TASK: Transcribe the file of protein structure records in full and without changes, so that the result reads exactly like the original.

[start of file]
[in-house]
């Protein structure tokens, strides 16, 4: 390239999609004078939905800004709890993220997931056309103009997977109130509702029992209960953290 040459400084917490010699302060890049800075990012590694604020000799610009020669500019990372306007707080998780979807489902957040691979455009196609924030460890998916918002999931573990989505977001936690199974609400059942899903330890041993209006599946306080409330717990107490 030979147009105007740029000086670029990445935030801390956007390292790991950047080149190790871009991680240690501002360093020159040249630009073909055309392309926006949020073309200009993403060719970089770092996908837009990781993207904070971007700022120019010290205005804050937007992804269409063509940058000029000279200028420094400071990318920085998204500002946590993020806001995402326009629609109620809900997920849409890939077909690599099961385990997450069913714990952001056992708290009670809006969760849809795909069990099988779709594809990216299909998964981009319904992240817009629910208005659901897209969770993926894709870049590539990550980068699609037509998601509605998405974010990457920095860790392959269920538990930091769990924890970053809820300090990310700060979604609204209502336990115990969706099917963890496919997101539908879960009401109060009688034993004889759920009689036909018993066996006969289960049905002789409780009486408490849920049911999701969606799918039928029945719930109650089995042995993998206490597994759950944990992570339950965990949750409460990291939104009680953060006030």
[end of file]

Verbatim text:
[in-house]
């Protein structure tokens, strides 16, 4: 390239999609004078939905800004709890993220997931056309103009997977109130509702029992209960953290 040459400084917490010699302060890049800075990012590694604020000799610009020669500019990372306007707080998780979807489902957040691979455009196609924030460890998916918002999931573990989505977001936690199974609400059942899903330890041993209006599946306080409330717990107490 030979147009105007740029000086670029990445935030801390956007390292790991950047080149190790871009991680240690501002360093020159040249630009073909055309392309926006949020073309200009993403060719970089770092996908837009990781993207904070971007700022120019010290205005804050937007992804269409063509940058000029000279200028420094400071990318920085998204500002946590993020806001995402326009629609109620809900997920849409890939077909690599099961385990997450069913714990952001056992708290009670809006969760849809795909069990099988779709594809990216299909998964981009319904992240817009629910208005659901897209969770993926894709870049590539990550980068699609037509998601509605998405974010990457920095860790392959269920538990930091769990924890970053809820300090990310700060979604609204209502336990115990969706099917963890496919997101539908879960009401109060009688034993004889759920009689036909018993066996006969289960049905002789409780009486408490849920049911999701969606799918039928029945719930109650089995042995993998206490597994759950944990992570339950965990949750409460990291939104009680953060006030």